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Tuesday, March 04, 2008
Generational Dynamics--Hedge for the Edge
Back a generation or so ago, before the technical morass which we now call the web had collected its first flies, I happened one day to read somewhere about someone's theory of generations (as in the Baby Boomers or Generation X). It went on a bit about repeating cycles, and how one sort of generation led to the next and so on. I didn't think much of it at the time as it all seemed mere hindsight, but fifteen years later I was struck by how well the world had met with what I recalled of their predictions. My few attempts to dig it up on the web failed but I figured I'd bump into it by chance eventually, and that finally happened yesterday. What I saw must have been some of the early papers of Strauss and Howe.
What stuck in my mind was their description of the generation to follow mine as being very unified, a sort of Disney generation, potentially very powerful due to their predisposition to acting together. E.g., from the link above they describe my generation (X) as "ratty, tough, unwanted, diverse, adventurous, and cynical about institutions" while the one to follow, now entering their mid 20's and below, as "conventional, powerful, and institutionally driven, with a profound trust in authority." (Before you reject it out of hand by comparing yourself, remember these are depictions of the inertial center of the populace as a whole, which is pretty far from here.)
Since these generations coexist at various ages and stages of their lives, one can also look at the resulting periods, which Strauss and Howe called Turnings, for which there is a good summary here. That link in turn is a portion of an early draft of Generational Dynamics for Historians which purports to be an extension of Strauss and Howe's work to a much broader range of times and places. A quick reading of the Preface and first few chapters of either that or the other similar book on the same site will cover the essentials of that theory. (I just ignored the odd digression into AI toward the end...)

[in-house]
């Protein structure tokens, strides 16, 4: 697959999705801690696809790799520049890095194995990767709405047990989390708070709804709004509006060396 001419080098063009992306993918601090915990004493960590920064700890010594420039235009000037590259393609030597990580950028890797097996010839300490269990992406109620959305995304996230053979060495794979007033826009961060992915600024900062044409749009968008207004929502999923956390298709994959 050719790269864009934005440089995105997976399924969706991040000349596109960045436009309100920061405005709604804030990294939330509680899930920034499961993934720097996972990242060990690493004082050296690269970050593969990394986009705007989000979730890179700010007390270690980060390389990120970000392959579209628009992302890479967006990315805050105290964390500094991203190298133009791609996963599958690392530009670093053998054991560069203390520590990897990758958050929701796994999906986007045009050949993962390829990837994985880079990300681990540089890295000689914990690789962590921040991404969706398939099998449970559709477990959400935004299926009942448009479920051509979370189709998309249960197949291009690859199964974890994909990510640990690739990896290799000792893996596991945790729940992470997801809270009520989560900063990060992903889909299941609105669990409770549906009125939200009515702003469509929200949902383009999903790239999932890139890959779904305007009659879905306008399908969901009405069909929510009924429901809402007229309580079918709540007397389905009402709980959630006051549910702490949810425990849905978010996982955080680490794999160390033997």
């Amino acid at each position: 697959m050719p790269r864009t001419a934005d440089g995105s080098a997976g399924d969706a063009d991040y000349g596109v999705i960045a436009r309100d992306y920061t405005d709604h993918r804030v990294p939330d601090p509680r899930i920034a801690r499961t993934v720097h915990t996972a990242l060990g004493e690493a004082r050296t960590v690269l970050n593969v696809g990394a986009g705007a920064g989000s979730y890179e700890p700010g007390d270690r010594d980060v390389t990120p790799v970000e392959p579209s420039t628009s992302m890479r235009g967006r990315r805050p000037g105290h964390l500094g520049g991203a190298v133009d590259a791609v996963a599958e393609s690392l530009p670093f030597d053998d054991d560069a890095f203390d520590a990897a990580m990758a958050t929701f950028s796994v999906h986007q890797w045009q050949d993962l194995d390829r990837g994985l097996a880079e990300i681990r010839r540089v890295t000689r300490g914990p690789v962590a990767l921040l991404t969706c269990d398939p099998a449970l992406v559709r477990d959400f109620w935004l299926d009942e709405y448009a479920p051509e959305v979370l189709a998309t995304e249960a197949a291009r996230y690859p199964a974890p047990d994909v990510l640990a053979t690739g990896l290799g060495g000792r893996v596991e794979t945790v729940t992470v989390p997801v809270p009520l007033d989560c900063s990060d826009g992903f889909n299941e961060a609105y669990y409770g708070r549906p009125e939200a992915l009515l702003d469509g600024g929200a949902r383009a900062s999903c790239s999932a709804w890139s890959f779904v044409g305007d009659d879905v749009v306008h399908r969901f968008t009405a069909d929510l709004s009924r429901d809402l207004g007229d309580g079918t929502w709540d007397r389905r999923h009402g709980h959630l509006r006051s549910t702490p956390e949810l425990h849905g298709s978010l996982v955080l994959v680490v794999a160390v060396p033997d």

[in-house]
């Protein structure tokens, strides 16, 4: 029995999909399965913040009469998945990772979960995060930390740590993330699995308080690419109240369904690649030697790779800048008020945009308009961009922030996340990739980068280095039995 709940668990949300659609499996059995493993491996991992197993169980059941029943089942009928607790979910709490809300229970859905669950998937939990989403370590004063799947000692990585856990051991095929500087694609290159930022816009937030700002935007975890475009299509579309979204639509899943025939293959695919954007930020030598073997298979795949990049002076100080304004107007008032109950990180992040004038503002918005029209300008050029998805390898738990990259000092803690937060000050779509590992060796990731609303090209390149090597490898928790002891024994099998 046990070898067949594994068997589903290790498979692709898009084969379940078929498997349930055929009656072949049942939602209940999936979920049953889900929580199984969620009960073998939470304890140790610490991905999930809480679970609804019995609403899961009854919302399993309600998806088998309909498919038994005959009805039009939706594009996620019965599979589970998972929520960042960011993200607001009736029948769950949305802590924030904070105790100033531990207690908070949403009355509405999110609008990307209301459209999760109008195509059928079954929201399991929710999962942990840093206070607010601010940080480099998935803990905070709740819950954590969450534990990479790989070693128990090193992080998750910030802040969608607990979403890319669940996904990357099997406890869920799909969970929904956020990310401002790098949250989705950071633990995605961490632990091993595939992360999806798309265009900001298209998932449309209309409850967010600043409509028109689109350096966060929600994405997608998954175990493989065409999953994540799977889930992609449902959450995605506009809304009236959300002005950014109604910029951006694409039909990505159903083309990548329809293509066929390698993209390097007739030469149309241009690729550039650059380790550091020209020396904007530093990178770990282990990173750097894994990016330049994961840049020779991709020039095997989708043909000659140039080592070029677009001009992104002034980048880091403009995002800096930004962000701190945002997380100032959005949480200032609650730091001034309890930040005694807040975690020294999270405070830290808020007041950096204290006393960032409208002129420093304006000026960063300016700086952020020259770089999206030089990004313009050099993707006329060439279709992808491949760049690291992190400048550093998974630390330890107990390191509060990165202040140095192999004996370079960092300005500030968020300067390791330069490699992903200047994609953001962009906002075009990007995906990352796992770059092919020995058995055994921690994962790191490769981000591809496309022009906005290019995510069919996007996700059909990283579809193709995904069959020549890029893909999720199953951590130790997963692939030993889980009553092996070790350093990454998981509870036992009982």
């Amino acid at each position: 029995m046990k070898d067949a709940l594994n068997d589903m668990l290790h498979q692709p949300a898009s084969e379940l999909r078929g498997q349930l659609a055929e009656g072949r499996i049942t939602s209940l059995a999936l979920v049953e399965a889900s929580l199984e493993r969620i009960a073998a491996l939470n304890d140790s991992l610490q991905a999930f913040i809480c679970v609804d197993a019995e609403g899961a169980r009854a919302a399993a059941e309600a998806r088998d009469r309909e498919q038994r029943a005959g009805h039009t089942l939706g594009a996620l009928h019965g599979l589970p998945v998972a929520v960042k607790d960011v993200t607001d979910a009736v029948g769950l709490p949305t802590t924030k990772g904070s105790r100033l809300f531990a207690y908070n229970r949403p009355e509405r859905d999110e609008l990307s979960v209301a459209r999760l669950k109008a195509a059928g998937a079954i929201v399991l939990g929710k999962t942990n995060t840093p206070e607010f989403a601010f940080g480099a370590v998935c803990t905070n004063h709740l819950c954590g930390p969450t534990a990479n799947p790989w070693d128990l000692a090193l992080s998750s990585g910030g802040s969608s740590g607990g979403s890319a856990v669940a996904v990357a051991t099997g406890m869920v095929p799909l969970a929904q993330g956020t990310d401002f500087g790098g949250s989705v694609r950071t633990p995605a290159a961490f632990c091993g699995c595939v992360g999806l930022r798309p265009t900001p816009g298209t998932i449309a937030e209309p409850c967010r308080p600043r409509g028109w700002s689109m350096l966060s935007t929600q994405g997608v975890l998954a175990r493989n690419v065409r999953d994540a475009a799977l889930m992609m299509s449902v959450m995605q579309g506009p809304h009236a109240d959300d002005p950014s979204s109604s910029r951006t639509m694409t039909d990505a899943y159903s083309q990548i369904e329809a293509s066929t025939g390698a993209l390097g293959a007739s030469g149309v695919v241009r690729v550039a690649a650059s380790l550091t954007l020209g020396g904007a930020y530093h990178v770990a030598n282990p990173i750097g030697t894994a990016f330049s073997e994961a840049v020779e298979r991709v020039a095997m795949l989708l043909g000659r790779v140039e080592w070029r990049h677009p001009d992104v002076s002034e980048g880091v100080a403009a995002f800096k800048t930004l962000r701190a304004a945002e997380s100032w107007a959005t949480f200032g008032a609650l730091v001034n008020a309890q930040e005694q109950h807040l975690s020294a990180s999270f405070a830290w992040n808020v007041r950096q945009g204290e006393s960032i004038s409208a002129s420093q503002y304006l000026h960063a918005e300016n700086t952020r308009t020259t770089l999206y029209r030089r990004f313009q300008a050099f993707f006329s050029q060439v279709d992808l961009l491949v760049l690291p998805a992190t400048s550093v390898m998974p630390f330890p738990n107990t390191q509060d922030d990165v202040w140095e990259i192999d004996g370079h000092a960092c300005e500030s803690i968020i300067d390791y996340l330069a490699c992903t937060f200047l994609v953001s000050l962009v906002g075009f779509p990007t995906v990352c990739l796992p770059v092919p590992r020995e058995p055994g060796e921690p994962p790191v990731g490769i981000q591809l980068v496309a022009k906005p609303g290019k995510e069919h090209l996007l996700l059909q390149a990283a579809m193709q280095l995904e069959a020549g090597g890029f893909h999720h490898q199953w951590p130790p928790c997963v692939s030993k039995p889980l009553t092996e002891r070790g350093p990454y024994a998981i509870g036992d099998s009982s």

Whether you buy the theory or not, it does seem to be dovetailing well with current trends (I am particularly reminded of Radiata Prime's blog for some reason). I'll leave the unfortunate punchline for the curious to discover and the rest to be unbothered by.
Tangentially related (because the author of Generational Dynamics seems to be one of the few who share my concern about this particular point), I have been wondering lately whether we are due for inflation/stagflation as everybody expects, or deflation. The popular opinion and obvious surface analysis is to expect inflation due to a loose monetary policy, large government debt (which they would like to see inflated away) and so on. But it's not clear to me we are not following in Japan's footsteps, wherein a pair of asset bubbles (first stocks, then real estate) popped into a decade+ long deflation despite their government setting interest rates to 0% (yes, zero) and intervening regularly with loans to prop up insolvent banks and corporations (sound familiar?). The biggest and perhaps crucial difference is the magnitude and direction of the US national debt (as opposed to Japan's, or ours before the Great Depression), which perhaps favors inflation, but I remain on the fence for now. (As always, thoughts and insights welcome.)
Tying both topics together, it is hard to argue that we are not "due" for both a major economic depression and a world war, but we like to believe that things are different now than back then. And this belief may be exactly the problem--that the only people who really know otherwise have died and been replaced by people who don't understand. And what they don't understand is not how much things today are like they imagine of the start of the Great Depression, or the early years of Nazi Germany, or what have you, but rather how much those times in truth were much like today.
All that said, I'm not all doom and gloom. More flee with glee. Or hedge for the edge. I think I'll buy some Haliburton*, Raytheon*, and VICEX to keep my SRS*, and SKF* company.
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